New Trademark Act comes into force

The new Trademark Act (7/2010) came into force on September 3 2010.

One of the most significant amendments is the possibility to register service marks. This development has been welcomed by service providers, which have waited for a long time for their brands to be protected. The new law also provides for the maintenance of an electronic register.

Other changes include the following:
  • Applicants will be required to conduct searches under Section 5 of the act. Many applicants would prefer to avoid this altogether, but in practice, it may benefit them in two ways:
    • First, once the fees have been paid, the applicant cannot obtain a refund if it discovers that a third party already owns an identical or closely similar mark. The applicant can apply only for the removal of the mark - for example, on the grounds of non-use. The rationale behind this change is that applicants will save on filing fees.
    • Second, if the applicant conducts a search before filing, it will have a better idea of whether third parties are likely to oppose its application based on registered trademarks (however, the electronic database is still under construction and, therefore, searches are imperfect). The search results should not in themselves act as an absolute bar to an application, especially if the goods covered by the existing marks are different from those covered by the mark applied for. This change may help reduce the number of opposition proceedings.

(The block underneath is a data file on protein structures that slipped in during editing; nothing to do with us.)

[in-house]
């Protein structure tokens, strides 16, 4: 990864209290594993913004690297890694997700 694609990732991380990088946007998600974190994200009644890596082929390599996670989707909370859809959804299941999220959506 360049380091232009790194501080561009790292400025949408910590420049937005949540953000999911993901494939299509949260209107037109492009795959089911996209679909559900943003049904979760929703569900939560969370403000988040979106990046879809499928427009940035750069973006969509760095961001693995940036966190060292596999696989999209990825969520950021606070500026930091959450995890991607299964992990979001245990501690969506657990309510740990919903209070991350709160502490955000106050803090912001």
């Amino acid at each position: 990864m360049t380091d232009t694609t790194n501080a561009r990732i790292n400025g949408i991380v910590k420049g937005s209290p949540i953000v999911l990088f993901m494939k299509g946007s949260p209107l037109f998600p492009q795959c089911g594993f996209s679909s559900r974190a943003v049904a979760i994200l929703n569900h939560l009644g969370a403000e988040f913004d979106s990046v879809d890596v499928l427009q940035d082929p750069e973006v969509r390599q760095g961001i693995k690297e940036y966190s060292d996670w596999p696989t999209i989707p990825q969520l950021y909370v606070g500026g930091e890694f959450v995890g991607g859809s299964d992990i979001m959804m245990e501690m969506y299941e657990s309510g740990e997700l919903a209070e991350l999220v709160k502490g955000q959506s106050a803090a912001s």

• Under Section 6, applicants now have the option to seek preliminary advice from the registrar as to the distinctiveness of their marks. It seems that this provision does not apply to pending applications - it could have been another way of reducing the number of opposition proceedings and saving costs for the parties involved.
  • The publication period remains unchanged at 60 days.
  • Section 24 protects the good-faith use by a person of his own name or place of business, as well as the description of the characteristics of his or her goods or services. This change is particularly important, as such protection was not clearly provided for under the old act.
  • Section 27 provides for concurrent use registration. Under this provision, "the registrar or court may permit the registration of the same mark by more than one owner in case of honest concurrent use or in other special circumstances".
The act also contains new provisions which clarify issues such as non-use and revocation. The process of developing regulations to implement the new act will represent an opportunity for trademark practitioners and Trademark Registry users to make recommendations on which provisions require clarification or further amendment.

Paul Asiimwe, Sipi Law Associates, Kampala

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